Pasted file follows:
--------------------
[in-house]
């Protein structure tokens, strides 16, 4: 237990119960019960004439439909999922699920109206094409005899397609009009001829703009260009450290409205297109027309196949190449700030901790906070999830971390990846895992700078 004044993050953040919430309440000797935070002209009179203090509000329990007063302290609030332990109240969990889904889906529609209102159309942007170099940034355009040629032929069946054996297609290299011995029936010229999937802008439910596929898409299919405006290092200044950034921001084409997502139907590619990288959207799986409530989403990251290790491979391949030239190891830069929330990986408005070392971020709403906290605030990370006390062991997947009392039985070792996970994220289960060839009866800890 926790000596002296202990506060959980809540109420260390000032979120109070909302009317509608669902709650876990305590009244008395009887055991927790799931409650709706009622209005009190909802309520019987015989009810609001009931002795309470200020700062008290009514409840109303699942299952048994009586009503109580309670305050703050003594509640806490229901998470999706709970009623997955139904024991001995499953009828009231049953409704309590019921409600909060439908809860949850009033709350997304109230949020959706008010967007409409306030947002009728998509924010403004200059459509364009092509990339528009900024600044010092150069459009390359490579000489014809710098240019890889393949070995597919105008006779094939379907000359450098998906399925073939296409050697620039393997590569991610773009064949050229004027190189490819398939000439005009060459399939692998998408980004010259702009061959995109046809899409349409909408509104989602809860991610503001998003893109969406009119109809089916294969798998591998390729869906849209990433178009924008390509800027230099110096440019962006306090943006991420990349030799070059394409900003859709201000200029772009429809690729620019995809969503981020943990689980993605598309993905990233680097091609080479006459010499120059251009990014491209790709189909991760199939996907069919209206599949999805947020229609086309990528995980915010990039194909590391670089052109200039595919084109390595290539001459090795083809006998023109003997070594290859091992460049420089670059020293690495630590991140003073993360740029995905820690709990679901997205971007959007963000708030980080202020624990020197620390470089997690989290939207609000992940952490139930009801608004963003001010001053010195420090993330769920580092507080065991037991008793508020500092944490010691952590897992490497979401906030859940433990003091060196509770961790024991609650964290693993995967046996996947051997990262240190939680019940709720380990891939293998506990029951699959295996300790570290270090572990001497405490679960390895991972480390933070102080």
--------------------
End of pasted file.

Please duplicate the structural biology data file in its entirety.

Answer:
[in-house]
């Protein structure tokens, strides 16, 4: 237990119960019960004439439909999922699920109206094409005899397609009009001829703009260009450290409205297109027309196949190449700030901790906070999830971390990846895992700078 004044993050953040919430309440000797935070002209009179203090509000329990007063302290609030332990109240969990889904889906529609209102159309942007170099940034355009040629032929069946054996297609290299011995029936010229999937802008439910596929898409299919405006290092200044950034921001084409997502139907590619990288959207799986409530989403990251290790491979391949030239190891830069929330990986408005070392971020709403906290605030990370006390062991997947009392039985070792996970994220289960060839009866800890 926790000596002296202990506060959980809540109420260390000032979120109070909302009317509608669902709650876990305590009244008395009887055991927790799931409650709706009622209005009190909802309520019987015989009810609001009931002795309470200020700062008290009514409840109303699942299952048994009586009503109580309670305050703050003594509640806490229901998470999706709970009623997955139904024991001995499953009828009231049953409704309590019921409600909060439908809860949850009033709350997304109230949020959706008010967007409409306030947002009728998509924010403004200059459509364009092509990339528009900024600044010092150069459009390359490579000489014809710098240019890889393949070995597919105008006779094939379907000359450098998906399925073939296409050697620039393997590569991610773009064949050229004027190189490819398939000439005009060459399939692998998408980004010259702009061959995109046809899409349409909408509104989602809860991610503001998003893109969406009119109809089916294969798998591998390729869906849209990433178009924008390509800027230099110096440019962006306090943006991420990349030799070059394409900003859709201000200029772009429809690729620019995809969503981020943990689980993605598309993905990233680097091609080479006459010499120059251009990014491209790709189909991760199939996907069919209206599949999805947020229609086309990528995980915010990039194909590391670089052109200039595919084109390595290539001459090795083809006998023109003997070594290859091992460049420089670059020293690495630590991140003073993360740029995905820690709990679901997205971007959007963000708030980080202020624990020197620390470089997690989290939207609000992940952490139930009801608004963003001010001053010195420090993330769920580092507080065991037991008793508020500092944490010691952590897992490497979401906030859940433990003091060196509770961790024991609650964290693993995967046996996947051997990262240190939680019940709720380990891939293998506990029951699959295996300790570290270090572990001497405490679960390895991972480390933070102080």